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Australian Aboriginal Birth Cohort study: follow-up processes at 20 years

Sayers, Susan M., Singh, Gurmeet R., Mackerras, Dorothy E. M., Lawrance, Megan, Gunthorpe, Wendy, Jamieson, Lisa, Davison, Belinda, Schutz, Kobi and Fitz, Joseph (2009). Australian Aboriginal Birth Cohort study: follow-up processes at 20 years. BMC International Health and Human Rights,9(1):23-32.

Document type: Journal Article
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IRMA ID M00002xPUB14
Title Australian Aboriginal Birth Cohort study: follow-up processes at 20 years
Author Sayers, Susan M.
Singh, Gurmeet R.
Mackerras, Dorothy E. M.
Lawrance, Megan
Gunthorpe, Wendy
Jamieson, Lisa
Davison, Belinda
Schutz, Kobi
Fitz, Joseph
Journal Name BMC International Health and Human Rights
Publication Date 2009
Volume Number 9
Issue Number 1
ISSN 1472-698X   (check CDU catalogue open catalogue search in new window)
Start Page 23
End Page 32
Total Pages 10
Place of Publication London, U.K.
Publisher BioMed Central Ltd.
HERDC Category C1 - Journal Article (DEST)
Abstract Background
In 1987, a prospective study of an Australian Aboriginal Birth Cohort was established focusing on the relationships of fetal and childhood growth with the risk of chronic adult disease. However as the study is being conducted in a highly marginalized population it is also an important resource for cross-sectional descriptive and analytical studies. The aim of this paper is to describe the processes of the third follow up which was conducted 20 years after recruitment at birth.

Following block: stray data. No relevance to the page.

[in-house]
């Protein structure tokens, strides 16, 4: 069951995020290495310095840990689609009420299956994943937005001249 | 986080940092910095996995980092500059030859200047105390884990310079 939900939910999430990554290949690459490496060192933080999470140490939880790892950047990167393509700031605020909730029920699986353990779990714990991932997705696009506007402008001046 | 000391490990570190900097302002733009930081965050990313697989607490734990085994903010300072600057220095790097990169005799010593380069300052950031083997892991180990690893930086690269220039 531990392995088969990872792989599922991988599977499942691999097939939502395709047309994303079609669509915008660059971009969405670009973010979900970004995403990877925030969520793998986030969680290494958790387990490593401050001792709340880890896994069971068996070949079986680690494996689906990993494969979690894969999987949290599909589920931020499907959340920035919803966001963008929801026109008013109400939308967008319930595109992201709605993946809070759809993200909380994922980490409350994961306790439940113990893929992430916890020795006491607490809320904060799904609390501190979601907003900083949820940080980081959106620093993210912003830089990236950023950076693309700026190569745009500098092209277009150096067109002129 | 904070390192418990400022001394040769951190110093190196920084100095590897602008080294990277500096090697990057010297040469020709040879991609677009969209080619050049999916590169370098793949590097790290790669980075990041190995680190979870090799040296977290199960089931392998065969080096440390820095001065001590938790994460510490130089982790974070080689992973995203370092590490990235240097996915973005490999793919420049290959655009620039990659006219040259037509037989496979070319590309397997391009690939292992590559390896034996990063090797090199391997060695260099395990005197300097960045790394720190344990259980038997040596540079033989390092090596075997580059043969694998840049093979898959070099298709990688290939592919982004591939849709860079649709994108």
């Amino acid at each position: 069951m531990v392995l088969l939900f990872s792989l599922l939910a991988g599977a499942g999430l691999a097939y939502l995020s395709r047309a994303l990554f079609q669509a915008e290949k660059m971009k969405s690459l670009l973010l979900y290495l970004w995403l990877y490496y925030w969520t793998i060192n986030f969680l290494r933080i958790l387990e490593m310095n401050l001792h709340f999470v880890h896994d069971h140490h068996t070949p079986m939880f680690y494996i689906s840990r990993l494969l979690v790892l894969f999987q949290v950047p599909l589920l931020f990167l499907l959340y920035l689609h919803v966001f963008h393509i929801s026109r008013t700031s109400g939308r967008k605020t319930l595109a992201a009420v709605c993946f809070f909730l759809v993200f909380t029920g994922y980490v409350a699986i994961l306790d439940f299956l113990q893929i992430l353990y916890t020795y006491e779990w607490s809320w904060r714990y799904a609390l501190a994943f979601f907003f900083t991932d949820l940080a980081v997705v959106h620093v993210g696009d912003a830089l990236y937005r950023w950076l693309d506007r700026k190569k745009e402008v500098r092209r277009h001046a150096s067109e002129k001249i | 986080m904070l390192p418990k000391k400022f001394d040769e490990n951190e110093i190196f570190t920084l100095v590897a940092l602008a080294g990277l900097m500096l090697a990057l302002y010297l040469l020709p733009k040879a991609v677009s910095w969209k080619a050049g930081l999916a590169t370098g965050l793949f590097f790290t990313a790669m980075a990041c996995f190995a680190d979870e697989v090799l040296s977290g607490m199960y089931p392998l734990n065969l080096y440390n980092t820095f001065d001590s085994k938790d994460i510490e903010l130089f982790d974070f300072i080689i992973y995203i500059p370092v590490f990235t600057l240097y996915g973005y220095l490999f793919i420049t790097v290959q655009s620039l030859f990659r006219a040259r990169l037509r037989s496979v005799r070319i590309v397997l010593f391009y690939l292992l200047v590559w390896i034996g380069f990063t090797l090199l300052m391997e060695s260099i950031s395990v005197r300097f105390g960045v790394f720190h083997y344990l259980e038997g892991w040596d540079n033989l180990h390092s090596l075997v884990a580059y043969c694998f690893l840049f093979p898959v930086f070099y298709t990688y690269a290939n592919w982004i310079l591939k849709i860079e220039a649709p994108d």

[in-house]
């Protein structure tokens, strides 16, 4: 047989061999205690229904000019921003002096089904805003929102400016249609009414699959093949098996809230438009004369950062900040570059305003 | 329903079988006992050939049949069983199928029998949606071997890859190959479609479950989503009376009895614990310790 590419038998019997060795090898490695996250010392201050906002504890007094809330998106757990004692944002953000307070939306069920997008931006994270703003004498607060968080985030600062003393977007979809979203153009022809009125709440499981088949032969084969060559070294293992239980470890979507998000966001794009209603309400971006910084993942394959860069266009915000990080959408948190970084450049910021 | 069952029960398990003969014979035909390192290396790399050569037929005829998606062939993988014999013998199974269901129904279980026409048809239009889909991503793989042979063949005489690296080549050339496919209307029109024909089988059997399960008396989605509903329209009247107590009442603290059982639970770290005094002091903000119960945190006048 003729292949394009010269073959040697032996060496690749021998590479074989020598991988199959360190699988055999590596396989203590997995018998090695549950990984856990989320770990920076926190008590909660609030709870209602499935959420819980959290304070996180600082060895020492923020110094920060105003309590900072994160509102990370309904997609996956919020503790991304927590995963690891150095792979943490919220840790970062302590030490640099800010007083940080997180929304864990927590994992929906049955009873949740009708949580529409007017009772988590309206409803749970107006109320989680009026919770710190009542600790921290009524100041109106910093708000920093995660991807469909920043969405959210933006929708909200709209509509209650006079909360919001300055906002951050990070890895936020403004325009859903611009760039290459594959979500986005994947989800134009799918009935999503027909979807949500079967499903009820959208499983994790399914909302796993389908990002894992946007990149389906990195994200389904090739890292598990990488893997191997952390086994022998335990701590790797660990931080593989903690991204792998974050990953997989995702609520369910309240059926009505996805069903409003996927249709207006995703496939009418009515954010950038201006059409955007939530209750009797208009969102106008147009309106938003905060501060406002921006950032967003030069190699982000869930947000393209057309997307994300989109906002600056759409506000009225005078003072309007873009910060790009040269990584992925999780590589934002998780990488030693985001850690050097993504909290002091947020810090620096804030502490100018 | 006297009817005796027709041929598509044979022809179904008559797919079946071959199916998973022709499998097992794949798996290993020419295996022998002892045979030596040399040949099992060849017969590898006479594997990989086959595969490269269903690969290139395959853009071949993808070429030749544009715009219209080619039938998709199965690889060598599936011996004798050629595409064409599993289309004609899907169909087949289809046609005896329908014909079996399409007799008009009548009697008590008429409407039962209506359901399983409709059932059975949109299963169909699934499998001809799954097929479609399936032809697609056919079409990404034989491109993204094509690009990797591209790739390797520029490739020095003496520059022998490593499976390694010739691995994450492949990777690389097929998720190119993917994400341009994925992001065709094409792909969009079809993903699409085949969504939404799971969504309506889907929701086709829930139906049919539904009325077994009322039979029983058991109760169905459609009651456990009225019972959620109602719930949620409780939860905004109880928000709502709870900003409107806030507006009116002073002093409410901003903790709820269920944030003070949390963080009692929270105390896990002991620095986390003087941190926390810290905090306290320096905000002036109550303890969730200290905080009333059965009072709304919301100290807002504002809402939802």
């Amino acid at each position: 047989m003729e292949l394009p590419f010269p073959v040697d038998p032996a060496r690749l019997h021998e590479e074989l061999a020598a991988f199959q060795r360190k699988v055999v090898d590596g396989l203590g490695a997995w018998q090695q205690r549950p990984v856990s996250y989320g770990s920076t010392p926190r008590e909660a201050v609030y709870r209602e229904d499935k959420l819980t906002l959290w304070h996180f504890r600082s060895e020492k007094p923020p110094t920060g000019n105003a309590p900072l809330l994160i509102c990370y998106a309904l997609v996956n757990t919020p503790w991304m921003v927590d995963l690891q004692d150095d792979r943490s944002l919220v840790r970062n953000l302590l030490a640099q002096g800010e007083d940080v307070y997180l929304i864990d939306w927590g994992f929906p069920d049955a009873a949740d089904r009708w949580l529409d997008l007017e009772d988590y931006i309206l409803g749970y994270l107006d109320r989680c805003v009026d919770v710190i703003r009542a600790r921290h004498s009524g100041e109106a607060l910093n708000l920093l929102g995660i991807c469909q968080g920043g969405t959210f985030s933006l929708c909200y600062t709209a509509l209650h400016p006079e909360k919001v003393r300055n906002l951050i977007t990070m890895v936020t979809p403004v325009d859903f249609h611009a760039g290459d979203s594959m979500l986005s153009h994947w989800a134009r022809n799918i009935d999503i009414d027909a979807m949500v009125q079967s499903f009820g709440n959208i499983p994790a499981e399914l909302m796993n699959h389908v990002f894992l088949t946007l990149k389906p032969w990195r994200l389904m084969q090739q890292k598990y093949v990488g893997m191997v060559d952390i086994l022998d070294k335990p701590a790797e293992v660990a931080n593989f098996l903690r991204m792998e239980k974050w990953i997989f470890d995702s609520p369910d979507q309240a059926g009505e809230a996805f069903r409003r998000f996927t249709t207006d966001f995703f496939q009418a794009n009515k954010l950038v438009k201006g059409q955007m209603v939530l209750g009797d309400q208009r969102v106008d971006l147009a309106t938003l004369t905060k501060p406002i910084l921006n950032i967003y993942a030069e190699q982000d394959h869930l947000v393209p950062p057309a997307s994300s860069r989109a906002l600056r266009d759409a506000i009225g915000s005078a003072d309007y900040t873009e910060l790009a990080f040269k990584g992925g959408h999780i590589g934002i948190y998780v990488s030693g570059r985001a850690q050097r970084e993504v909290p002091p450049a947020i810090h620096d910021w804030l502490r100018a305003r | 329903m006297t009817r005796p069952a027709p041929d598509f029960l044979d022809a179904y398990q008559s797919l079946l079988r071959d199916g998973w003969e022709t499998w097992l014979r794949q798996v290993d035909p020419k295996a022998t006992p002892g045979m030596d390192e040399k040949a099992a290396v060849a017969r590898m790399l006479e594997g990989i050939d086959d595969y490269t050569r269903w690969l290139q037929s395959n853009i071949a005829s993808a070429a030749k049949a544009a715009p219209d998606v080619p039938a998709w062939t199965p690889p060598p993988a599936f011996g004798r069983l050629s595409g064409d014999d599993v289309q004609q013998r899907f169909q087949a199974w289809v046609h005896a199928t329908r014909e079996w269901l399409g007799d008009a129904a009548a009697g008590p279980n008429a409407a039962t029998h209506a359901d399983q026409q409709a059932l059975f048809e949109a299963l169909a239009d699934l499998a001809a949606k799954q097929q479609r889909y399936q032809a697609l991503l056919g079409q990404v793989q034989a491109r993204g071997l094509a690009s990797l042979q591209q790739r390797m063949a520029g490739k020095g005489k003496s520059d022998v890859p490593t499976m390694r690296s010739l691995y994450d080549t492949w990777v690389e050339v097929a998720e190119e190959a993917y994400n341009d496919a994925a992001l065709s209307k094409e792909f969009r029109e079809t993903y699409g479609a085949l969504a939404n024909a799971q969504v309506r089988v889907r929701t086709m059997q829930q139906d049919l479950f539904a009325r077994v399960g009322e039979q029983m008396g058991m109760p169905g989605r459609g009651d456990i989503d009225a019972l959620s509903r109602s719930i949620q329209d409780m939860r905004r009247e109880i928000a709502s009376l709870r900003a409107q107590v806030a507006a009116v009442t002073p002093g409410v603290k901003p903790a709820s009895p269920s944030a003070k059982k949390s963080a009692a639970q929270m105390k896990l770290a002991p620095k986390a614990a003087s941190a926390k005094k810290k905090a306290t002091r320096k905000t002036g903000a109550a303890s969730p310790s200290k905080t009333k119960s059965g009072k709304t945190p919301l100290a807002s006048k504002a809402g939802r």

Progressive steps in a multiphase protocol were used for tracing, with modifications for the expected rural or urban location of the participants.

Of the original 686 cohort participants recruited 68 were untraced and 27 were known to have died. Of the 591 available for examination 122 were not examined; 11 of these were refusals and the remainder were not seen for logistical reasons relating to inclement weather, mobility of participants and single participants living in very remote locations.


The high retention rate of this follow-up 20 years after birth recruitment is a testament to the development of successful multiphase protocols aimed at overcoming the challenges of tracing a cohort over a widespread remote area and also to the perseverance of the study personnel. We also interpret the high retention rate as a reflection of the good will of the wider Aboriginal community towards this study and that researchers interactions with the community were positive. The continued follow-up of this life course study now seems feasible and there are plans to trace and reexamine the cohort at age 25 years.
Keywords Australia
birth cohort
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